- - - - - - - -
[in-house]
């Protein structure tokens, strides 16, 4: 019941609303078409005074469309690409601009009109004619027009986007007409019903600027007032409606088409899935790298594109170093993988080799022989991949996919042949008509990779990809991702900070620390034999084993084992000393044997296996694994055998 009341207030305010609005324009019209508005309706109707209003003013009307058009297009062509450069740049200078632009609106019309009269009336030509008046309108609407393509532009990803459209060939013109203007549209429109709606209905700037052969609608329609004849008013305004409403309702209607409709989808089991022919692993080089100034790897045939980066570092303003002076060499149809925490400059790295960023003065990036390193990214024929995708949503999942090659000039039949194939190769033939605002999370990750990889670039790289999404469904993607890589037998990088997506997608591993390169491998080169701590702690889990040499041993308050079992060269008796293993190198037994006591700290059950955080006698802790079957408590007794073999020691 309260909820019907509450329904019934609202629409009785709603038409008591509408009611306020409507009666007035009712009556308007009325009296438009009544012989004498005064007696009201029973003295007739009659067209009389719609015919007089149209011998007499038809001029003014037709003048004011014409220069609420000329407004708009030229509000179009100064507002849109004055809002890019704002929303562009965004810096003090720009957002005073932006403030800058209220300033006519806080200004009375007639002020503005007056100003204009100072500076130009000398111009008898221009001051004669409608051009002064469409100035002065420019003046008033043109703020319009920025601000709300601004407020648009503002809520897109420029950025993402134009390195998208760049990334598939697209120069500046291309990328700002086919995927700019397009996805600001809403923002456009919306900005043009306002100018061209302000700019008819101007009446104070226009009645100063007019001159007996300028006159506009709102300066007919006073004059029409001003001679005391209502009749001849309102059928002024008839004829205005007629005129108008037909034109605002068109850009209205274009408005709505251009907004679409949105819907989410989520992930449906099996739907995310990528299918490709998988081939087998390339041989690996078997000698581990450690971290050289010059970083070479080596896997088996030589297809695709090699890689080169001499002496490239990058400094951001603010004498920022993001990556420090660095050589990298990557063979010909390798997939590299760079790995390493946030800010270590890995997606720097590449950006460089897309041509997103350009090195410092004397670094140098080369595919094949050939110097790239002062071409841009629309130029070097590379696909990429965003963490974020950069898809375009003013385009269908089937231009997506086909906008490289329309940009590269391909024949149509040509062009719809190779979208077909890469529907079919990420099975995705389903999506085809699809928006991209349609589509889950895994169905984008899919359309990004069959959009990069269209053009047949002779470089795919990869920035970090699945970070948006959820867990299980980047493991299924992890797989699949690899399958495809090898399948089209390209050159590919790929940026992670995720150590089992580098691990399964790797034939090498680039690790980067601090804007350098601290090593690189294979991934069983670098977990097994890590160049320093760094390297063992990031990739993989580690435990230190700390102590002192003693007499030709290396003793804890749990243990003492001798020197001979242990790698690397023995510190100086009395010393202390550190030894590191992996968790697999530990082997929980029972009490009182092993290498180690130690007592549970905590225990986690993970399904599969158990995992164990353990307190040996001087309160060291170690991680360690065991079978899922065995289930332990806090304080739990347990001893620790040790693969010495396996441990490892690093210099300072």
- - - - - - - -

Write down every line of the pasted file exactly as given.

[in-house]
């Protein structure tokens, strides 16, 4: 019941609303078409005074469309690409601009009109004619027009986007007409019903600027007032409606088409899935790298594109170093993988080799022989991949996919042949008509990779990809991702900070620390034999084993084992000393044997296996694994055998 009341207030305010609005324009019209508005309706109707209003003013009307058009297009062509450069740049200078632009609106019309009269009336030509008046309108609407393509532009990803459209060939013109203007549209429109709606209905700037052969609608329609004849008013305004409403309702209607409709989808089991022919692993080089100034790897045939980066570092303003002076060499149809925490400059790295960023003065990036390193990214024929995708949503999942090659000039039949194939190769033939605002999370990750990889670039790289999404469904993607890589037998990088997506997608591993390169491998080169701590702690889990040499041993308050079992060269008796293993190198037994006591700290059950955080006698802790079957408590007794073999020691 309260909820019907509450329904019934609202629409009785709603038409008591509408009611306020409507009666007035009712009556308007009325009296438009009544012989004498005064007696009201029973003295007739009659067209009389719609015919007089149209011998007499038809001029003014037709003048004011014409220069609420000329407004708009030229509000179009100064507002849109004055809002890019704002929303562009965004810096003090720009957002005073932006403030800058209220300033006519806080200004009375007639002020503005007056100003204009100072500076130009000398111009008898221009001051004669409608051009002064469409100035002065420019003046008033043109703020319009920025601000709300601004407020648009503002809520897109420029950025993402134009390195998208760049990334598939697209120069500046291309990328700002086919995927700019397009996805600001809403923002456009919306900005043009306002100018061209302000700019008819101007009446104070226009009645100063007019001159007996300028006159506009709102300066007919006073004059029409001003001679005391209502009749001849309102059928002024008839004829205005007629005129108008037909034109605002068109850009209205274009408005709505251009907004679409949105819907989410989520992930449906099996739907995310990528299918490709998988081939087998390339041989690996078997000698581990450690971290050289010059970083070479080596896997088996030589297809695709090699890689080169001499002496490239990058400094951001603010004498920022993001990556420090660095050589990298990557063979010909390798997939590299760079790995390493946030800010270590890995997606720097590449950006460089897309041509997103350009090195410092004397670094140098080369595919094949050939110097790239002062071409841009629309130029070097590379696909990429965003963490974020950069898809375009003013385009269908089937231009997506086909906008490289329309940009590269391909024949149509040509062009719809190779979208077909890469529907079919990420099975995705389903999506085809699809928006991209349609589509889950895994169905984008899919359309990004069959959009990069269209053009047949002779470089795919990869920035970090699945970070948006959820867990299980980047493991299924992890797989699949690899399958495809090898399948089209390209050159590919790929940026992670995720150590089992580098691990399964790797034939090498680039690790980067601090804007350098601290090593690189294979991934069983670098977990097994890590160049320093760094390297063992990031990739993989580690435990230190700390102590002192003693007499030709290396003793804890749990243990003492001798020197001979242990790698690397023995510190100086009395010393202390550190030894590191992996968790697999530990082997929980029972009490009182092993290498180690130690007592549970905590225990986690993970399904599969158990995992164990353990307190040996001087309160060291170690991680360690065991079978899922065995289930332990806090304080739990347990001893620790040790693969010495396996441990490892690093210099300072």